My dear friend Jan is SO creative and clever!Upon her move to Florida – and after the sale of most of her earthly possessions – Jan no longer had a card table and her new dining room table was just the wrong size for the perfect Mah Jongg game. So, being the very creative person she is, Jan had her equally creative husband create a board to put over her dining room table that would work perfectly for all those lively Mah Jongg games. However, Jan was not content to just have a plain painted board to play our beloved game…no, Jan needed that board to be special. And so, she painted amazing dragons in each corner. Check these photos out – what a fabulous job she did! Hopefully I will visit Jan soon and have the opportunity to play at this fabulous table! Enjoy these photos! Continue reading
Nothing like hosting a brunch and lots of Mah Jongg in the morning. What could be a better way to start the day? And what better way to end the day with this self-picked and really fun Mah Jongg hand of FFFF DDDD DD DDDD.
I’m so proud of all my Mah Jongg students and love it when they send me photos of their successful hands. Peggy, who really was a quick study from the beginning, sent me a photo of her wonderful winning WINDS/DRAGONS hand of FFFF N EE WWW SSSS and called it her “Happy Hand!” It made me happy, too, to see my students attempt – and succeed at – the more difficult closed hands. Great job, Peggy!
S1 has a friend with an interesting Pe-Ling set. It says on the box, “Senior Set”…I wonder what that means? Could it be that this was made for people of a certain age…
I did a little research on Pe-Ling and, although it looks just like an inexpensive Mah Jongg set, apparently Pe-Ling tried to advertise itself as something different from the game we know and love. What I really think is that Pe-Ling was just another name for the mysterious and exotic game of Mah Jongg, similar to all those other names such as Man Chu, Mah Diao, Ma Chong, Pung Chow, Ching Chong, Kong Chow, Mah Deuck, Mah Cheuk, Ma Chiang, Mah Lowe, Game of Four Winds, The Ancient Game of the Mandarins, and Ma Jiang, just to name a few!
Perhaps some of you out there can enlighten us further on Pe-Ling. Here is what I was able to learn:
The manufacturer might have tried to convince people that the game rules were unique but I don’t believe that is the case. This was one of those sets that were manufactured for the American market around the mid-1920s and, as I wrote above, was probably a very inexpensive set. Fun to see but not worth much especially now with the box in horrible shape and the tiles looking filthy (although that shouldn’t take away from its value – they can always be cleaned) and not of any exotic or beautiful material. However, there is no question that the suits and other tiles are definitely of interesting designs.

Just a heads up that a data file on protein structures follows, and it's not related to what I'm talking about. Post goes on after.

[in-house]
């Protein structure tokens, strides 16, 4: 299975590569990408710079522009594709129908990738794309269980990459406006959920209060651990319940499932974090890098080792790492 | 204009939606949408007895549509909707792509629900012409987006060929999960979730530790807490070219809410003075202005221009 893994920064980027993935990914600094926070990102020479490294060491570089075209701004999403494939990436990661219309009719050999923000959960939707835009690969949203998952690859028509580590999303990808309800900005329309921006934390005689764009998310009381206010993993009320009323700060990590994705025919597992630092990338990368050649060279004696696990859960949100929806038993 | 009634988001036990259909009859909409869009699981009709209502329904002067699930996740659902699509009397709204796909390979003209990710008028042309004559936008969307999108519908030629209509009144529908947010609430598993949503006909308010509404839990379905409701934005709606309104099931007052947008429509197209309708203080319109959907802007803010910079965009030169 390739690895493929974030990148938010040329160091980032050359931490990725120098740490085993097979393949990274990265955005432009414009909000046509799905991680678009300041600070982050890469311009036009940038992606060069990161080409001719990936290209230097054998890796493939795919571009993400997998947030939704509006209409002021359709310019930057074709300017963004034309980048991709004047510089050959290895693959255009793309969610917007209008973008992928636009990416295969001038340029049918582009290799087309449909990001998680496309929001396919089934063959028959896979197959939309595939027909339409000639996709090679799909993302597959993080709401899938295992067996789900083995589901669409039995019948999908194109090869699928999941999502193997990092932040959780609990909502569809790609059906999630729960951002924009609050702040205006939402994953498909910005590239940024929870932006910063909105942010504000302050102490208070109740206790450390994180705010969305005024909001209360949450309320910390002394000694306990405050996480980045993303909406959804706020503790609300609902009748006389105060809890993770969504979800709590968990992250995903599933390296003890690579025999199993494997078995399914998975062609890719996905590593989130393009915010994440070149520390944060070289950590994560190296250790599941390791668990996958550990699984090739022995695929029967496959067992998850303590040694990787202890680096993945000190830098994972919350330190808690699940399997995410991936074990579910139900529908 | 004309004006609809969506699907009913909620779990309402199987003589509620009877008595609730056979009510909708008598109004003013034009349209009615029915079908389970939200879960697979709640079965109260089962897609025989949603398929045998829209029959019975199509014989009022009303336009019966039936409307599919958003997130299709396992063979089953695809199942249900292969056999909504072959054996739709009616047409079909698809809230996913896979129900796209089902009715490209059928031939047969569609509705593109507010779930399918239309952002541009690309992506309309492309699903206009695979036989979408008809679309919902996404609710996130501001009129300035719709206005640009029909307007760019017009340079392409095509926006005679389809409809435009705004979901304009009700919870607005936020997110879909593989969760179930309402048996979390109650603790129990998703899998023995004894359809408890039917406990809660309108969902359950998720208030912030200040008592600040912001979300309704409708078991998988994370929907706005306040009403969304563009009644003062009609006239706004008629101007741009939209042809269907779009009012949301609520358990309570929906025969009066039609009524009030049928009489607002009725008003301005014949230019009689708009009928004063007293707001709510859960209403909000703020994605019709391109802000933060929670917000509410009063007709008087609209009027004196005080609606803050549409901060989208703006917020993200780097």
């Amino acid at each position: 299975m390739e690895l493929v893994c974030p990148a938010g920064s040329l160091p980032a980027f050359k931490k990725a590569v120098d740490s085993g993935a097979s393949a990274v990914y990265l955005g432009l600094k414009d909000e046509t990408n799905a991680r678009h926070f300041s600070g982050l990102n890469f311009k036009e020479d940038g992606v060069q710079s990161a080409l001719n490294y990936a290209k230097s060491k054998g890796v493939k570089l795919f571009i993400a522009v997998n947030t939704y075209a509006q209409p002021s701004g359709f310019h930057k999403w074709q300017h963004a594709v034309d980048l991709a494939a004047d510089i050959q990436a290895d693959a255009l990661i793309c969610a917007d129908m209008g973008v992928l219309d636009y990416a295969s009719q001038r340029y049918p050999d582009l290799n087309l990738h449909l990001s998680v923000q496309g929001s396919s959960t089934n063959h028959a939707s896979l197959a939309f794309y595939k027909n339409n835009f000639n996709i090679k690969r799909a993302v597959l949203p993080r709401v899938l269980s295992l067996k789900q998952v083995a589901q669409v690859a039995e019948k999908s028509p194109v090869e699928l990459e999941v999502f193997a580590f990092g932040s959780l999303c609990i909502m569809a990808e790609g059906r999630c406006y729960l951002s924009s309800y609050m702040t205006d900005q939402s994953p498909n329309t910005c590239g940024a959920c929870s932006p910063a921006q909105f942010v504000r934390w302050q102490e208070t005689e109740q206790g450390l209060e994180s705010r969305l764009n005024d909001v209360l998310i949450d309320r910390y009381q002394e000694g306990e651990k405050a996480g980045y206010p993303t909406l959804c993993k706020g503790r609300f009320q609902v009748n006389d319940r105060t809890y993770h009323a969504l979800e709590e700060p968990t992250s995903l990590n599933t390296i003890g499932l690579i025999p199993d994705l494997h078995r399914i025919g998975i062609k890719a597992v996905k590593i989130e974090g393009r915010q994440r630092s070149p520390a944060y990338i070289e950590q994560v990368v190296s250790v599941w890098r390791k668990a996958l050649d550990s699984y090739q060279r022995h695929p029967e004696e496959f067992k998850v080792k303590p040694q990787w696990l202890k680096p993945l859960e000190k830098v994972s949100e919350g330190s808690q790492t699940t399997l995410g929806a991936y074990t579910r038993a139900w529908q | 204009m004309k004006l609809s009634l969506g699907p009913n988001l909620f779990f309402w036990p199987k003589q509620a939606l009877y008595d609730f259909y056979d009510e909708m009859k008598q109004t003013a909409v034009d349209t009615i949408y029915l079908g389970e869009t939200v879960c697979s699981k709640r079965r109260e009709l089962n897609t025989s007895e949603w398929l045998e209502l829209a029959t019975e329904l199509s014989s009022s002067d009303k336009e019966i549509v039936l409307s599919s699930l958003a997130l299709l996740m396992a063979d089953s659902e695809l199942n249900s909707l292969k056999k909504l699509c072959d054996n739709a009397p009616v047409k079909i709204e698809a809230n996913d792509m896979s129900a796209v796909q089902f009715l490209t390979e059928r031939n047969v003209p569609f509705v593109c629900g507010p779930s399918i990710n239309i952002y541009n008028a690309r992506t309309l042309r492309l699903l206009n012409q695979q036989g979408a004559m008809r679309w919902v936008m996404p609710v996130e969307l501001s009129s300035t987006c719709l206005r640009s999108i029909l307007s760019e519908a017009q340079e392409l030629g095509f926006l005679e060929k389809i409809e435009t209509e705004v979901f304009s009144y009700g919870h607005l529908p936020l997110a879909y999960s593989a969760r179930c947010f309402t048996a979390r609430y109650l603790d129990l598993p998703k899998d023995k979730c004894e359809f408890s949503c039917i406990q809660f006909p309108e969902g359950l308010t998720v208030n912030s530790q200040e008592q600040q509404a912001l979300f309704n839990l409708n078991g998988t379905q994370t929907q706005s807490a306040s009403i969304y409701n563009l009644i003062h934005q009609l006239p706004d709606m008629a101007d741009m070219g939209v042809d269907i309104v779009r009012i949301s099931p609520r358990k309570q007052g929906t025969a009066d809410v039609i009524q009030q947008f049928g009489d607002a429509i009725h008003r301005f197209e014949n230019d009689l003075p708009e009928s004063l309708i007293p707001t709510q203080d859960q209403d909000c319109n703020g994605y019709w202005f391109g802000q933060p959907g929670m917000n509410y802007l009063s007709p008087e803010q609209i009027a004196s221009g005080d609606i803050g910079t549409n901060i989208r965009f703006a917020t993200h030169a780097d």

That is not the One Bam shown here with the Bam suit – the Green Dragon is in its place in these photos. It appears that the One Bam is mixed in with the Flowers although, unfortunately, it is very hard to see those tiles in the photos that were sent to S1; you can get a glimpse of the One Bam in the third picture below.
It does seem that all the tiles are there…there are 144 tiles, including all the suits we would normally find – Bams, Dots, and Craks plus Winds, Dragons, and Flowers plus counting sticks and other accessories. Its makeup certainly looks like a typical Mah Jongg set to me! And, even though this set is not exactly in pristine condition, I find it very interesting that the included Pe-Ling booklet looks to be very well preserved.
And, most important of all to me…what does “Senior Set” mean?!!!
Caren H. has been kind enough to share some beautiful photos from her gorgeous Coronet Mah Jongg set. And not only is this set incredible but her photography skills are quite amazing. Thank you so much for sharing this with us!
Coronet was not as prolific as some of the other Mah Jongg manufacturers. This is their only style – made of Bakelite – and it is unique to them. BTW, there is a Coronet set in our book, Mah Jongg – The Art of the Game. In it we note that Coronet used colors not seen in other sets, such as cerulean blue and bright gold highlights. But what really knocked us out are the Dragons blowing smoke. Only in a Coronet set will you see such a fabulous image!
Please note that these photos are shown here by the generous permission of Caren and they are copyrighted under her name which means they cannot be copied or reproduced in any form without her permission.
If you have photos of any unusual Mah Jongg sets, please send them to me so that I might share them with everyone. What a treat!
BTW, Amazon’s website today lists our book as the following: #1 New Release in …WOW!!!
In between Rosh Hashanah and Yom Kippur there is still time for Mah Jongg…and yesterday was my turn to host the OMs at our Wednesday game. We started out with a summery lunch – even though it is now October – since the weather has been warm and sticky. First we had Chilled Cucumber Soup with Shrimp followed by Pic’s Fresh Crab Salad with Lime Juice and three yummy cheeses – D’Affinois, Piave, and Humboldt Fog (as always, recipes will follow tomorrow – all are easy and delicious and from recipes by Ina Garten/Barefoot Contessa).